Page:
To expand the sharing of expertise, we invited Dr Josephine Tan from Kandang Kerbau Womens & Childrens Hospital, Singapore, who gave a lecture and moderated a Case Discussion. The workshop started with a full day seminar and covered various topics:
Two Case Discussions on "Cleft Lip & Palate" and "Airway Foreign Body" were also presented. For each case, participants were encouraged to contribute ideas, suggestions and management of the cases.
The second day of the workshop entailed hands-on sessions in three Operating Theatres. Twenty one cases, mainly on herniotomy and circumcision were arranged, to ensure that all participants had the opportunity to put theory into practice. The faculty demonstrated techniques of induction, maintenance of general anaesthesia, airway management and techniques in regional anaesthesia. In between cases, participants also viewed video presentations on Paediatric Regional Anaesthesia.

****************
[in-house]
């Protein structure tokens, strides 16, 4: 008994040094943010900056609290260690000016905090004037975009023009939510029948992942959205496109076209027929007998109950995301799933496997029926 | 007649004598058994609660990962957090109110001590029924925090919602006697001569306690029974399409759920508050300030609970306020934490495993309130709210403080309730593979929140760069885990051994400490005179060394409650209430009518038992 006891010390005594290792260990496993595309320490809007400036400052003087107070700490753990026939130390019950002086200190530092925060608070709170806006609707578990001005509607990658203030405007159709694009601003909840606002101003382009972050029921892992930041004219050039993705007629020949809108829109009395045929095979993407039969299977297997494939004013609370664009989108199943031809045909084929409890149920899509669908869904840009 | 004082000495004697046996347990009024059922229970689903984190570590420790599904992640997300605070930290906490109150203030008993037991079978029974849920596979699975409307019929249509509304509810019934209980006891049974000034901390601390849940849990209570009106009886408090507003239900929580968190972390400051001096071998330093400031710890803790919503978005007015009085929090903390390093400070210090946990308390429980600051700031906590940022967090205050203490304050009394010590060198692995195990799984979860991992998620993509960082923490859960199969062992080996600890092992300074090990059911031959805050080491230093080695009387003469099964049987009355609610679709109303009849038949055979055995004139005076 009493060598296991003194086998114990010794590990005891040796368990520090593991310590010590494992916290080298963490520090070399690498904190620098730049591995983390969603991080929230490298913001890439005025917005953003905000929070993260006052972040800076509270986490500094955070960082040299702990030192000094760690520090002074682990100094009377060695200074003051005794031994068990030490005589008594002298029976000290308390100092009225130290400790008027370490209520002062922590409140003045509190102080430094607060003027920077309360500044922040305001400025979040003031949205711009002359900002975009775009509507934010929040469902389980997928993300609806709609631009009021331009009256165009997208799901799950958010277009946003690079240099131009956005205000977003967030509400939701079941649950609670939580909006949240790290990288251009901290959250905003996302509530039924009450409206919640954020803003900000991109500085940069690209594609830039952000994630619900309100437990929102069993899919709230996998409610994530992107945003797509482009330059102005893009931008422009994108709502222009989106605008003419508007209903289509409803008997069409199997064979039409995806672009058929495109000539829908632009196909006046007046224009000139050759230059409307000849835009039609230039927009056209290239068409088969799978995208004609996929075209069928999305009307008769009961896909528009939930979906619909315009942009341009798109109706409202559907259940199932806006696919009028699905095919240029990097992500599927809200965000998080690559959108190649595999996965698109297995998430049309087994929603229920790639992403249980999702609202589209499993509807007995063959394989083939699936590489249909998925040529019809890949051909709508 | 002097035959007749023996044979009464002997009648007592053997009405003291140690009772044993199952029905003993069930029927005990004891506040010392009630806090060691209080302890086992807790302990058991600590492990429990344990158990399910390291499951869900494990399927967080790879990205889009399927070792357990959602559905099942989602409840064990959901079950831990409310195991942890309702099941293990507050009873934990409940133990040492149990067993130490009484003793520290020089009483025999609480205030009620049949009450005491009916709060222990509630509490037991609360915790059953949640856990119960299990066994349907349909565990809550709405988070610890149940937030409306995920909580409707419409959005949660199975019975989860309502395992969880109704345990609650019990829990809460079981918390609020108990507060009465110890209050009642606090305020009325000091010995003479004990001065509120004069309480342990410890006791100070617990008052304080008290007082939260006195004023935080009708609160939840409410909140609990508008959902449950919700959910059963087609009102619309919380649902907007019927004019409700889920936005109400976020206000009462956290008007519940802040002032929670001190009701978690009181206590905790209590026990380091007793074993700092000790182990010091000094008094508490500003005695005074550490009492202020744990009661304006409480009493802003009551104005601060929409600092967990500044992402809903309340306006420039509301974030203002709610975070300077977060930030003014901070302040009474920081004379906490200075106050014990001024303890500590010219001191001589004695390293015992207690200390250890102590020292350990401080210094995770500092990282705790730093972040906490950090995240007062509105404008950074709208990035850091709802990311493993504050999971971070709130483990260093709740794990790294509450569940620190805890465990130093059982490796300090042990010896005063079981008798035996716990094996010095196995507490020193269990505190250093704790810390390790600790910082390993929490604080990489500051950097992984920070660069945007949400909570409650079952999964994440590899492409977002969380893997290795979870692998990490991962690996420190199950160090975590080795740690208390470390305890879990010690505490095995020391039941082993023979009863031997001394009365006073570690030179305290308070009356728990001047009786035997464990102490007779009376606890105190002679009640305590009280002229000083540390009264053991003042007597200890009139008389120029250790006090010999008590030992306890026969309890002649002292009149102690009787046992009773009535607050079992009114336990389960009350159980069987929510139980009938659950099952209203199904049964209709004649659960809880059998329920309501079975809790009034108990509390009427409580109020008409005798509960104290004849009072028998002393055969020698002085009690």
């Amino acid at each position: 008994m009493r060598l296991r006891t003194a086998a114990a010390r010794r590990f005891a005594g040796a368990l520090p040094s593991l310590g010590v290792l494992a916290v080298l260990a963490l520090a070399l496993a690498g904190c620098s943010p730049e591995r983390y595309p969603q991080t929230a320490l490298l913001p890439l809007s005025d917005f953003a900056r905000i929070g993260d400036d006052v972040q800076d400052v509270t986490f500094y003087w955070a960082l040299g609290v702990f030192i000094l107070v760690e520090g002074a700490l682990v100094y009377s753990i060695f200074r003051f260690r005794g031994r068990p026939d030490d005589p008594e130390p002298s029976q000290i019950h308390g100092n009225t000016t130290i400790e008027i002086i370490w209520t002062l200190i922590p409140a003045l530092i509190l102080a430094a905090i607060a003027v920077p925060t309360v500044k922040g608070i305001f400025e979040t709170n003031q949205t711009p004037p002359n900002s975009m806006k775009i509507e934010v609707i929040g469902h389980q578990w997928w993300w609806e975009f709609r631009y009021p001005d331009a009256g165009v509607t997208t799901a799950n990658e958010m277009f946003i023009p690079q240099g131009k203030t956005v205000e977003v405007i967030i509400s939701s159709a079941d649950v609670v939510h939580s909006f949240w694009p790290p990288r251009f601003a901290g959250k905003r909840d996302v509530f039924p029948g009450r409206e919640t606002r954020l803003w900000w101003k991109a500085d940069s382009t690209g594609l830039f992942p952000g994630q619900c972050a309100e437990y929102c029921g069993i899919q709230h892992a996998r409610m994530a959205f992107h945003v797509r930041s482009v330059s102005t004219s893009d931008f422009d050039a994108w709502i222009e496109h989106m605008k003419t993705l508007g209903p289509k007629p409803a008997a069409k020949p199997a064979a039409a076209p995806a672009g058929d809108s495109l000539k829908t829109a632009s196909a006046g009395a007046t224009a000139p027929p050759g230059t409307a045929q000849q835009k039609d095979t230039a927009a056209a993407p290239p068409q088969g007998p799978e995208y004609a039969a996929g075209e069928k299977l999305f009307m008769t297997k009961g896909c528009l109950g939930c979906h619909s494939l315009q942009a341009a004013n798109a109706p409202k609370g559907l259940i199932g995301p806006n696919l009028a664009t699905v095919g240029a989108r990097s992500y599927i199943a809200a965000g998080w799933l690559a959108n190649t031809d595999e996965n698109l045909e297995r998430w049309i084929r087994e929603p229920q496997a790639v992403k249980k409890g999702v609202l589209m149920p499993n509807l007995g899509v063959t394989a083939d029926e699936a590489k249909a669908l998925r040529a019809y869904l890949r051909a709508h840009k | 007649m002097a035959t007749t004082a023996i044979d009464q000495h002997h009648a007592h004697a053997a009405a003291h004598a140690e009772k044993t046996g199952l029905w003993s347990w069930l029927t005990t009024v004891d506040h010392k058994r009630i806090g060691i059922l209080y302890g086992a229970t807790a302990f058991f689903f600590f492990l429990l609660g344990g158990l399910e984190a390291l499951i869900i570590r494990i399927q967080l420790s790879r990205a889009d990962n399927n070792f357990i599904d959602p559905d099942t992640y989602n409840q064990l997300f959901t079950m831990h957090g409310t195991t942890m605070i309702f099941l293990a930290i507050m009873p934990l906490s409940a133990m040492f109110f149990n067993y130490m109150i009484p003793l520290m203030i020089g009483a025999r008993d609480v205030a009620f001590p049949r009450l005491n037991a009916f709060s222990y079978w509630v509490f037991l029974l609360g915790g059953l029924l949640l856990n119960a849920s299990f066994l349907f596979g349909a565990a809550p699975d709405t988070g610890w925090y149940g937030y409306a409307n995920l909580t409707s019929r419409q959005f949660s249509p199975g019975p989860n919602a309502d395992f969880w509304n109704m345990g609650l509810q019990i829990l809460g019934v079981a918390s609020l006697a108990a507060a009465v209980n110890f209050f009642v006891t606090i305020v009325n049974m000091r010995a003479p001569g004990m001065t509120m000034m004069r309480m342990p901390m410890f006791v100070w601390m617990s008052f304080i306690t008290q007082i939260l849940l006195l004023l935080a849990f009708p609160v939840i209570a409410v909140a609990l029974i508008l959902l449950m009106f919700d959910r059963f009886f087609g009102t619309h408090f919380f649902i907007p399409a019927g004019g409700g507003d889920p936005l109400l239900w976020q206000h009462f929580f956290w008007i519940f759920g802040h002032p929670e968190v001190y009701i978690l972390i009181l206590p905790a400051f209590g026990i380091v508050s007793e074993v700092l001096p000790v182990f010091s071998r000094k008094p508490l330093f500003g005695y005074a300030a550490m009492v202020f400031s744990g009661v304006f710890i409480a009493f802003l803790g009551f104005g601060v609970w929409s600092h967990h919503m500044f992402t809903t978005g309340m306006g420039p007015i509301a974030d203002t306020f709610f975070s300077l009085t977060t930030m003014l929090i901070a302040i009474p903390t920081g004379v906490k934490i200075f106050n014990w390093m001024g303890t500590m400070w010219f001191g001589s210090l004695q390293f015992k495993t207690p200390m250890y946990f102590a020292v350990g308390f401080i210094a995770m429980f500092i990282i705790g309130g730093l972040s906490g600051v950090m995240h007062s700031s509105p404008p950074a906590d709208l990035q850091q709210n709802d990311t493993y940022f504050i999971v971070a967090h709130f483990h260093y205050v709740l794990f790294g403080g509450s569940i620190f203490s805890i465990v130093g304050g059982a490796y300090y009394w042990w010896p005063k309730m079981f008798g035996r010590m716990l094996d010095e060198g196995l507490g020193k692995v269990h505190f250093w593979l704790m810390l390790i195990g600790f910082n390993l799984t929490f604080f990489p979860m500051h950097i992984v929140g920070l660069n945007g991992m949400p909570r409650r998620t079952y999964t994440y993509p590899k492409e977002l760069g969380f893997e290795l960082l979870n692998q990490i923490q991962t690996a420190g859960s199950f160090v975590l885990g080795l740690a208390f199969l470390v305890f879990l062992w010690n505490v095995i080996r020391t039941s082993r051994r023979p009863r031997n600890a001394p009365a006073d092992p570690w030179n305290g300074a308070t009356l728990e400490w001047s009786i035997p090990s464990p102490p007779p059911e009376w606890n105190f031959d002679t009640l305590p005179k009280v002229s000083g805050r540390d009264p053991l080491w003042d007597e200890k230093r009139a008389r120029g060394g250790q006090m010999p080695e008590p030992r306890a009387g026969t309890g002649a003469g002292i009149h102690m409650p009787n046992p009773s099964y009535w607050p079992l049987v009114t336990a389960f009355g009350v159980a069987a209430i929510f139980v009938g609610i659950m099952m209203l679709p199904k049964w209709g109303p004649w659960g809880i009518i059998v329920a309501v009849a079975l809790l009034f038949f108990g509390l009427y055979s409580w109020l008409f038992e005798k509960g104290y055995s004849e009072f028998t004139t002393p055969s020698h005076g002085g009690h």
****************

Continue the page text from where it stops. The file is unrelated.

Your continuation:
Based on the feedback received, most delegates were pleased with the exchange of knowledge and expertise shared during the seminar and hands-on session.
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The emblem of the College of Anaesthesiologists, AMM consists of a shield on top of the motto.
The shield is divided diagonally from top right to bottom left into a dark blue upper section and a bright yellow lower section. Gold and dark blue were chosen as the colours of the College to complement red and white, the colours of the shield of the Malaysian Society of Anaesthesiologists, the sister organisation of the College. These four colours are the colours of the Malaysian flag, signifying the two organisations working together for the development of the nation.
In the centre of the shield is a white snake entwined around a black rod, a representation of the rod of Aesculapius, the symbol associating the healing of the sick with medicine. On top of this is a yellow crescent with a 14-pointed star symbolising Malaysia. Below the rod is an open book on a red base signifying an institution of higher learning. The four colours of the central charges are the colours on the shield of the Academy of Medicine of Malaysia, the parent organisation of the College.
On the left of the shield is a green poppy head above green cocaine leaves. These represent general anaesthesia and local anaesthesia respectively. On the right is a brown bag and mask circuit, representing the skill required for the art of anaesthesia.